Please feel free to join us for a talk of our visual computing colloquium. No prior registration needed.
A large part of computer graphics deals with the computationally efficient modeling and simulation of light propagating across many scales. The result of this simulation, by default, is meant to be consumed by humans, and so the goal is to achieve a high degree of "plausibility" or "realism". Ideally, however, the outcome of any graphics algorithm should be close to a reliable physical prediction. A central aspect of my research is dedicated to converting computer graphics methodology into a set of technical devices for solving problems in other fields. In my talk, I will illustrate this notion of "inverse computer graphics" by a selection of use cases. Examples include the calibration of free-form optical systems, the reconstruction of 3D shapes and the tracking of moving objects outside the line of sight, and the 3-dimensional reconstruction of fluid mixing processes.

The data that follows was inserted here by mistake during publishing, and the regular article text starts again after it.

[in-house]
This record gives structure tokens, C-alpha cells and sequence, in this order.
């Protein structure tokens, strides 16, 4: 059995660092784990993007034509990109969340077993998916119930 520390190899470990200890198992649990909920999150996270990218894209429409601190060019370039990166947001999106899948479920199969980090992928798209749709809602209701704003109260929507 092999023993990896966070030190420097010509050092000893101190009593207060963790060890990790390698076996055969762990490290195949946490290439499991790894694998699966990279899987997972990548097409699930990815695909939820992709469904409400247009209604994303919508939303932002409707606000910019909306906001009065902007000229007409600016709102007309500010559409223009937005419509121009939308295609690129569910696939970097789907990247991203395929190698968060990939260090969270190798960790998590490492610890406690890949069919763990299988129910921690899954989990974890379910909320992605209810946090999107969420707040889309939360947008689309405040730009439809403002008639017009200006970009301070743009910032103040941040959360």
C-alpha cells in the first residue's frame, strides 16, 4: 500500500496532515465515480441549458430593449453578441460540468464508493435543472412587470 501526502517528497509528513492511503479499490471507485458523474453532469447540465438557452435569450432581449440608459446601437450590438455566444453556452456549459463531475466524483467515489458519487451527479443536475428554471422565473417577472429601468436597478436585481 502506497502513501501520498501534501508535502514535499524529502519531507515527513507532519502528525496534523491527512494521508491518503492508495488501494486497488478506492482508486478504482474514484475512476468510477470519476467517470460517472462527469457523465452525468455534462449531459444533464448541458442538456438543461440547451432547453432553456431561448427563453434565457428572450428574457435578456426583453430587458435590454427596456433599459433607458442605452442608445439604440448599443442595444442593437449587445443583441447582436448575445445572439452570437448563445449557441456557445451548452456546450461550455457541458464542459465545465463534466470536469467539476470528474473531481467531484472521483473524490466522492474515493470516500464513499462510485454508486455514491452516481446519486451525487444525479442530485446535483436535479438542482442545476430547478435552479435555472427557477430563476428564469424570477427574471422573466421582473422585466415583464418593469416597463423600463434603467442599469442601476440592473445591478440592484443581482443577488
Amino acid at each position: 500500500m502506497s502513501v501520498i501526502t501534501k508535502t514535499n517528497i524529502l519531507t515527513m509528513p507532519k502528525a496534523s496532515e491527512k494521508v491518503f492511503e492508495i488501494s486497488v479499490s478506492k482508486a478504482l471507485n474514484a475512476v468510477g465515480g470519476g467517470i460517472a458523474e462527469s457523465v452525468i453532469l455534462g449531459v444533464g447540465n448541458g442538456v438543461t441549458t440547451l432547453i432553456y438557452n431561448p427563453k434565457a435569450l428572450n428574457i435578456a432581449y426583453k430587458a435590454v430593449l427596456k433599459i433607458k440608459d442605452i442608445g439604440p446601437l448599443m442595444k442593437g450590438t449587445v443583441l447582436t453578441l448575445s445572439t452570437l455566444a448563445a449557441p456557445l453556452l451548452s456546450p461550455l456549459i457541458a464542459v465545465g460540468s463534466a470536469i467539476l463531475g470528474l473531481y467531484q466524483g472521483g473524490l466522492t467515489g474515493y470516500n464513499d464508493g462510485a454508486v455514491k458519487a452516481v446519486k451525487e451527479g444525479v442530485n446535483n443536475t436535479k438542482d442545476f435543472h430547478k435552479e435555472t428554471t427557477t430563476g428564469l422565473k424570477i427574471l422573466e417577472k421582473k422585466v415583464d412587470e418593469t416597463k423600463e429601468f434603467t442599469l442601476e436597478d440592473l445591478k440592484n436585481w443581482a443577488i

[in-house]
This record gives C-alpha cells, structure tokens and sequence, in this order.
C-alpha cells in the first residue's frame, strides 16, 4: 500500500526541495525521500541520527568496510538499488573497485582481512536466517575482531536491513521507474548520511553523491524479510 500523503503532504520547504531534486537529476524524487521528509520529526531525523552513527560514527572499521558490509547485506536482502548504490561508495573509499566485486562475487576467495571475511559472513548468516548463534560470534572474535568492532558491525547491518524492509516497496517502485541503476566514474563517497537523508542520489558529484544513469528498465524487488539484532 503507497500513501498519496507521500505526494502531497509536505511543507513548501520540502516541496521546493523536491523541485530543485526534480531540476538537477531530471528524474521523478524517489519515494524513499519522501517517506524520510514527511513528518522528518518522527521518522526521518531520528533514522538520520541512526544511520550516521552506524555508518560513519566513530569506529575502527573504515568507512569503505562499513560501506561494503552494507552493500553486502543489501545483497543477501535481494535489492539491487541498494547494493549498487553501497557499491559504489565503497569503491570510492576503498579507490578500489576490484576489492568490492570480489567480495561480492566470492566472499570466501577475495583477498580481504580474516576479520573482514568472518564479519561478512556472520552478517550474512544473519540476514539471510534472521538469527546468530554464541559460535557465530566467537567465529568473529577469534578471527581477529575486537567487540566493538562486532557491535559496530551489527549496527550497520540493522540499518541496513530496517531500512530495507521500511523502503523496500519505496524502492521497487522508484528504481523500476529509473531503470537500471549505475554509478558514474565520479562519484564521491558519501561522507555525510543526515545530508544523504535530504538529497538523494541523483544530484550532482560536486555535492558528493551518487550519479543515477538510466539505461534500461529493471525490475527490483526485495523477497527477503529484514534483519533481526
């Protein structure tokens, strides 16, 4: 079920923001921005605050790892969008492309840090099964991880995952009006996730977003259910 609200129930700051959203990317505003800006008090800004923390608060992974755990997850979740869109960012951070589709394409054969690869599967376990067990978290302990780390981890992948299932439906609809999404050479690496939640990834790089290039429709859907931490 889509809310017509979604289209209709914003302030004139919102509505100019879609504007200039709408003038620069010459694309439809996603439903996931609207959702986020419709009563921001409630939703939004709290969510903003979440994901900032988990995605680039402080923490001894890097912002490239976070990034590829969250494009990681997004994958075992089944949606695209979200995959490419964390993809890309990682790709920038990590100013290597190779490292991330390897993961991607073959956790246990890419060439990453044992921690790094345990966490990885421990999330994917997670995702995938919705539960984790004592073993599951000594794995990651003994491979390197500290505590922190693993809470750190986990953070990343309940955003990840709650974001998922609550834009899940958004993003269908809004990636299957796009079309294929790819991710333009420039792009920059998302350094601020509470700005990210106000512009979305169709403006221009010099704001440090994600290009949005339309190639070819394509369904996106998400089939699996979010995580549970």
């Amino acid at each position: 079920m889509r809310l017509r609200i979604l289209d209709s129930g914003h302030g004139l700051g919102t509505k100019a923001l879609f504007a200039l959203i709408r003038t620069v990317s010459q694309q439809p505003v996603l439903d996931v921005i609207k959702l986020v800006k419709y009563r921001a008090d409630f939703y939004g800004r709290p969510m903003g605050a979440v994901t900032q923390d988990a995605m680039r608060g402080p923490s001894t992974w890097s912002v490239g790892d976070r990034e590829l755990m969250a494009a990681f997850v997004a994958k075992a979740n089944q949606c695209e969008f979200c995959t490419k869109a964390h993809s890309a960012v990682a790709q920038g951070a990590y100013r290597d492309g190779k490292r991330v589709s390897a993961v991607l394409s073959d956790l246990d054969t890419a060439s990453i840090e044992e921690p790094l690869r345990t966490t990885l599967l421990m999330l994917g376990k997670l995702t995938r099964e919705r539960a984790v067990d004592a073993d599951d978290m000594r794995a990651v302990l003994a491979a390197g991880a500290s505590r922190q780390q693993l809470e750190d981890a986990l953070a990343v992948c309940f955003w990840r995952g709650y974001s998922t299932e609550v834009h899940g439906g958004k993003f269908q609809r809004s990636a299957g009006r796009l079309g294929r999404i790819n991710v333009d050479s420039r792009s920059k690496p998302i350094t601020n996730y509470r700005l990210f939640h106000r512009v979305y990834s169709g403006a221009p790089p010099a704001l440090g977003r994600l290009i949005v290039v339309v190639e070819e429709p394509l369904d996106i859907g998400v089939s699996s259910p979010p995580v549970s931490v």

Matthias Hullin is a Professor of Computer Science at the Institute of Computer Science II (Computer Graphics), University of Bonn, where he is head of the Digital Material Appearance Group. Matthias Hullin studied physics at the TU Kaiserslautern and earned his doctorate at the Max Planck Institute for Computer Science and Saarland University. After a two-year research stay at the University of British Columbia in Vancouver (Canada) he accepted a professorship for Digital Material Appearance at the University of Bonn in summer 2013. Hullin was awarded the Otto Hahn Medal of the Max Planck Society and the "Entrepreneur Magazine" for founding Retrode UG.